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BJM jams with own brand of raw energy

Special to The Times

The Brian Jonestown Massacre is a special case: an underground sensation for most of its career, endlessly on the rise or breaking apart while making forward-looking music rooted deeply in the psychedelic past.

Leader Anton Newcombe was all love and gratitude at the band’s homecoming show Thursday at the Vanguard in Hollywood, talking endlessly of making art and revolution, and complaining of a voice thrashed during too many nights on the road. But his vocals were hardly the point during the band’s 90-minute set.

Drawing on music from a new EP, “We Are the Radio,” and the band’s long catalog of songs and experiments, the BJM rode lengthy instrumental jams of swirling, hypnotic, crackling melody that went on and on without growing tedious. Newcombe shares a certain dark and hopeful musical worldview that overlaps in places with such uncompromising bands as the Kills, the Raveonettes and the Warlocks.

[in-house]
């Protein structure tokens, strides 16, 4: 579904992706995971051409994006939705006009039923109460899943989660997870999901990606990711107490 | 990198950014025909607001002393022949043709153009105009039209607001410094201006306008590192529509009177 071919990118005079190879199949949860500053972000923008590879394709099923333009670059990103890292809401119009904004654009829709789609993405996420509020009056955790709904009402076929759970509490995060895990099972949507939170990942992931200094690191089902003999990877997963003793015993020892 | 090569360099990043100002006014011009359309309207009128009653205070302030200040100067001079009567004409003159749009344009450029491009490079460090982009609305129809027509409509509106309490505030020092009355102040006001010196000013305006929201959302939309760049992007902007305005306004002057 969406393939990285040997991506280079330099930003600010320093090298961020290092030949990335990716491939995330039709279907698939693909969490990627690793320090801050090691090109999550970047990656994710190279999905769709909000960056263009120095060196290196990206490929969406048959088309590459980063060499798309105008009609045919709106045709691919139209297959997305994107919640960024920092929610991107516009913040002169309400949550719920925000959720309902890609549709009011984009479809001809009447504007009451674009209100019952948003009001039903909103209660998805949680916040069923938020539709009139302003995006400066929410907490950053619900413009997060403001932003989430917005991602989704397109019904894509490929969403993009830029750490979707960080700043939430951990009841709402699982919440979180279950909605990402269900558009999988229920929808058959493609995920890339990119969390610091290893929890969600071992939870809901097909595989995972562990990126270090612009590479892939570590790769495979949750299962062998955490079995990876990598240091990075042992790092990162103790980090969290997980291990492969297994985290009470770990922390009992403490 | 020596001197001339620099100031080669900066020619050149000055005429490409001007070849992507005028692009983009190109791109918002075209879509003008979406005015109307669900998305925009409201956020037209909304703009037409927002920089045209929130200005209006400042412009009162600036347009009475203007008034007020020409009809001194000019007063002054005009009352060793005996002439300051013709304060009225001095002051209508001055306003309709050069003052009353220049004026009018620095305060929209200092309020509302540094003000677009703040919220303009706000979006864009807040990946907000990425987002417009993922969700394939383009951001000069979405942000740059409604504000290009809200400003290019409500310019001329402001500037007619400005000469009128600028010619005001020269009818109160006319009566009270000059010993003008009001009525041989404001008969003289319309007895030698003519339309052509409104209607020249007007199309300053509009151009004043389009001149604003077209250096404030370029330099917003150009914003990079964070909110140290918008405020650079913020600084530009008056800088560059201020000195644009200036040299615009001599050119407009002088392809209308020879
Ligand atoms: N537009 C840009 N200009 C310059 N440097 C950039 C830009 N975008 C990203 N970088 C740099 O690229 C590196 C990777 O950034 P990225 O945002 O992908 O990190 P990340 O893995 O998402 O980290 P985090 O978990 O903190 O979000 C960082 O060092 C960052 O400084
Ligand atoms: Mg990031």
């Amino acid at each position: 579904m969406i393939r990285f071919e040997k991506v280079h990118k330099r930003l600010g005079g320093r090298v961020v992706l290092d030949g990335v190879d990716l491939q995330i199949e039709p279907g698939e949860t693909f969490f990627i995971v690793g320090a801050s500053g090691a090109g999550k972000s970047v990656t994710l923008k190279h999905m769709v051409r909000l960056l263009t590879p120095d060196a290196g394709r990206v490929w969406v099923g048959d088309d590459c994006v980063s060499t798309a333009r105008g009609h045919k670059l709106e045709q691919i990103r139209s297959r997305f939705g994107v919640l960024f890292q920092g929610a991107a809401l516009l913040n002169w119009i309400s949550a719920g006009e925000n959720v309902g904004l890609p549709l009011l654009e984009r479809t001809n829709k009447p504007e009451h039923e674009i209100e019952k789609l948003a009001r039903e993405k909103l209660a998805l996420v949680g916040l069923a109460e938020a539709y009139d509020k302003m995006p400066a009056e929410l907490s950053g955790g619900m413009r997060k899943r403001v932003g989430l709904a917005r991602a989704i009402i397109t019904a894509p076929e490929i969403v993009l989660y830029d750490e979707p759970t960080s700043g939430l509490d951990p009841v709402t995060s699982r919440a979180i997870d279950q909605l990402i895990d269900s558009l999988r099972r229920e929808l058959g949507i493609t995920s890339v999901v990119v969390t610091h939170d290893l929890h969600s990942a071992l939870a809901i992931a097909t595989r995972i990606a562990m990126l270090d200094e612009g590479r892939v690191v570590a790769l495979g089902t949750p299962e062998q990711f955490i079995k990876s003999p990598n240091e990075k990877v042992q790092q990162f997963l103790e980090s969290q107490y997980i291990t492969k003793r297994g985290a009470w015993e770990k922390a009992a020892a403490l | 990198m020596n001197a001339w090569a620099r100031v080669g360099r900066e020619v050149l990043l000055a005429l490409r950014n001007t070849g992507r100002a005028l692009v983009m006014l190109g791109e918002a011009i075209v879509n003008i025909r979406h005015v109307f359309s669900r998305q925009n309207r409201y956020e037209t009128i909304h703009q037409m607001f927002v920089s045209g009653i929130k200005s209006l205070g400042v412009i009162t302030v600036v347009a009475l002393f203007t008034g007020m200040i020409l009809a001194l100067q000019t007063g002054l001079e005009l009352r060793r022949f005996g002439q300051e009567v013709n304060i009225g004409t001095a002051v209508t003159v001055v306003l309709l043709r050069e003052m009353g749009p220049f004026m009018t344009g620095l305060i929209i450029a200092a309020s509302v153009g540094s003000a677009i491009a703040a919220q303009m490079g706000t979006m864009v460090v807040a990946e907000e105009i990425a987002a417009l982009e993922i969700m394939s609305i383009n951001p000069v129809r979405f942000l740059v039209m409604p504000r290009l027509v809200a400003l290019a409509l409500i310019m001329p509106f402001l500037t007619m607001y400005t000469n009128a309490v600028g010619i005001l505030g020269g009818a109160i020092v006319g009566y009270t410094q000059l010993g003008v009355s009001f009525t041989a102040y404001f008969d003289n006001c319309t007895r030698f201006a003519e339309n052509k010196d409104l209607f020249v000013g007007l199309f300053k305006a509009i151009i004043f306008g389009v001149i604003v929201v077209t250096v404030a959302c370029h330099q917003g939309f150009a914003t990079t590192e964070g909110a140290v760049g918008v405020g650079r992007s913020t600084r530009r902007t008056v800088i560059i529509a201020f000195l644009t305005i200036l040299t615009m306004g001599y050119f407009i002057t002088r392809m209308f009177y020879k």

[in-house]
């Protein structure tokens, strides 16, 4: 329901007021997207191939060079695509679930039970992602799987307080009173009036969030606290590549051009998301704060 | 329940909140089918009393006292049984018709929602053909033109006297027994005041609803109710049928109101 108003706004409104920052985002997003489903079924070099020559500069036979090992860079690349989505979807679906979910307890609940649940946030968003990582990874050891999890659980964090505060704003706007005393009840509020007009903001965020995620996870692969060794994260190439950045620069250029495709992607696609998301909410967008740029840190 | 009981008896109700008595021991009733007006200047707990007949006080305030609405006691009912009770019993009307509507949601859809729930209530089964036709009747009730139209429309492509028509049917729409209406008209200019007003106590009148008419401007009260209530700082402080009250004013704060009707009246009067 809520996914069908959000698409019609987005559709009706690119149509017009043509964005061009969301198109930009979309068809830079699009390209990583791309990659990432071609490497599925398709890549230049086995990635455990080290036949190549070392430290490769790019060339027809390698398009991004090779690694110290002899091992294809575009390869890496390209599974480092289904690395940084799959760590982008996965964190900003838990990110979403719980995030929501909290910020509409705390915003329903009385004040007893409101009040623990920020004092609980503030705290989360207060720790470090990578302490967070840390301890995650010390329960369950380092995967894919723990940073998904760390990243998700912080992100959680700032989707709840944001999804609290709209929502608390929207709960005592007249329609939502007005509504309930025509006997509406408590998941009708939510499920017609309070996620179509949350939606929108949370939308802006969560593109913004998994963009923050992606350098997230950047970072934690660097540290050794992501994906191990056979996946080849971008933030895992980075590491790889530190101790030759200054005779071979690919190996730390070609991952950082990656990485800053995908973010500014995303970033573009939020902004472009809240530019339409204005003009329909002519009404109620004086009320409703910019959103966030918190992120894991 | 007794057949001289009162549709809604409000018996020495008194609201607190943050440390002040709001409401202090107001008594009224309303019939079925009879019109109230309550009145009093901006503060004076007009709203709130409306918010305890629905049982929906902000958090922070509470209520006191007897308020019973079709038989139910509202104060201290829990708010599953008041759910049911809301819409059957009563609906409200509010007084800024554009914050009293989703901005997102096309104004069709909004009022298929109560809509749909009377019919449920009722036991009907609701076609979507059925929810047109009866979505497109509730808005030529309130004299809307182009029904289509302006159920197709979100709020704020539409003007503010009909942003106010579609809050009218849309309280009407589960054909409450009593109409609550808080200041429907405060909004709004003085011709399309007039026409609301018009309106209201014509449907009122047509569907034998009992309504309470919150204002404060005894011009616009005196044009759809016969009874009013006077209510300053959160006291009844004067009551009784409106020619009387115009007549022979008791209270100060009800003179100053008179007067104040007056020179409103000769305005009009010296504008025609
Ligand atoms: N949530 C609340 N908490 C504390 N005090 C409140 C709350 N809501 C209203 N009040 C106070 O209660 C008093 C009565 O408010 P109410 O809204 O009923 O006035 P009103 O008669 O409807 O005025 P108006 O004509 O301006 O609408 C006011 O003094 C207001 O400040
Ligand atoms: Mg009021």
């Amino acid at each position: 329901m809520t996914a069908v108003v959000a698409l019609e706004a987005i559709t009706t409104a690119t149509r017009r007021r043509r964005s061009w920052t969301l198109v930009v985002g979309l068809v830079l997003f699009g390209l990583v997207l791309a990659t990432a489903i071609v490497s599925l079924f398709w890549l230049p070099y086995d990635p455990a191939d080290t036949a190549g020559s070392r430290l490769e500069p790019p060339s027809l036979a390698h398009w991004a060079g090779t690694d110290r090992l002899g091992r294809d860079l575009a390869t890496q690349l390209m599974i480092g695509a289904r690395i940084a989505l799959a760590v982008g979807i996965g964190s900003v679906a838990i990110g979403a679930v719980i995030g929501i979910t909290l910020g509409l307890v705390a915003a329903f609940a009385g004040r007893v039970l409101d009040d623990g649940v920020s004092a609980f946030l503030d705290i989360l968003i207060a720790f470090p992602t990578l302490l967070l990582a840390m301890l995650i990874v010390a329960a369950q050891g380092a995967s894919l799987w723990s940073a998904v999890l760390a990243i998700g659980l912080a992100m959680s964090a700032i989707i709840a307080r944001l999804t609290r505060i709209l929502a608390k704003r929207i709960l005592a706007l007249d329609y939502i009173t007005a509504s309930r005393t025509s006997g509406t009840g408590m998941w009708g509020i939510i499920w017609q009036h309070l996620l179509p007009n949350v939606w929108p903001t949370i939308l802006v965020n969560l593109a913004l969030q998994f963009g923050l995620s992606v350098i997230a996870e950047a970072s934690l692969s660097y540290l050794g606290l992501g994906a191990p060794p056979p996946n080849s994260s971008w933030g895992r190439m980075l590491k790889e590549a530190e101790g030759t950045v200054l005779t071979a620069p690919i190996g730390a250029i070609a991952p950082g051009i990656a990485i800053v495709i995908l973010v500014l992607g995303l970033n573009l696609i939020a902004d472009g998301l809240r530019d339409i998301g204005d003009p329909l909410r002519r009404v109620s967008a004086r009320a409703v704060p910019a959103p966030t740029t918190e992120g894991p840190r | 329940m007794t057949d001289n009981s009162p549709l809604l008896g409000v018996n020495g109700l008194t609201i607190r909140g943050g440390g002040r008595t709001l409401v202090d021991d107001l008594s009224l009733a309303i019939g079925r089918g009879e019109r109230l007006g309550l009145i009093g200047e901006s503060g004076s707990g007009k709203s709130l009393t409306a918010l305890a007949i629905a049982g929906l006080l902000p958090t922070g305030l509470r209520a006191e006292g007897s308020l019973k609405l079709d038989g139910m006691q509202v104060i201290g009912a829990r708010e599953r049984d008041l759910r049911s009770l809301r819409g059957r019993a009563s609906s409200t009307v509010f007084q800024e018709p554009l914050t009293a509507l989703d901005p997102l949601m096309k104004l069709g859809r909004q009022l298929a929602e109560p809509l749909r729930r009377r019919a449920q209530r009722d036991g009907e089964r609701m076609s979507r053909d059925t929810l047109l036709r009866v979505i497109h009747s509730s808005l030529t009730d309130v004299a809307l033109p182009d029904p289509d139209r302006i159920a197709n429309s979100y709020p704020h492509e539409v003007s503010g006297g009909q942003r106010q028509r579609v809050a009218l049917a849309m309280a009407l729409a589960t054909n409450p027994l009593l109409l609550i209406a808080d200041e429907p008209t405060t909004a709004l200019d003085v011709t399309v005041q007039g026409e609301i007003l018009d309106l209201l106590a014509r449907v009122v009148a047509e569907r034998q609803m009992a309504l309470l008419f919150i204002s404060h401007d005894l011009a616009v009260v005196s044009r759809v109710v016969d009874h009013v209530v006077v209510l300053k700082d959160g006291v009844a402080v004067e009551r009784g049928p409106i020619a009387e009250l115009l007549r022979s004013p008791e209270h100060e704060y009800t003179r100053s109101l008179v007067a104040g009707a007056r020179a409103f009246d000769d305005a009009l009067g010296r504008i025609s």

But the BJM earned a certain notoriety with the award-winning 2004 documentary “Dig!,” which vividly followed the band during a particularly turbulent period. The film has been a blessing and a curse to the BJM, turning Newcombe into an instant rock icon for a wider audience, maybe less for his music than as a tortured, self-destructive artist.

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A better reason to care was onstage at the Vanguard, as the band slipped in and out of edgy musical passages that were rich and memorable. There were no musical meltdowns, though Newcombe stopped one song late in the show, complaining bitterly that one musician was playing too fast. “Progress, not perfection,” he said. “Come on!”


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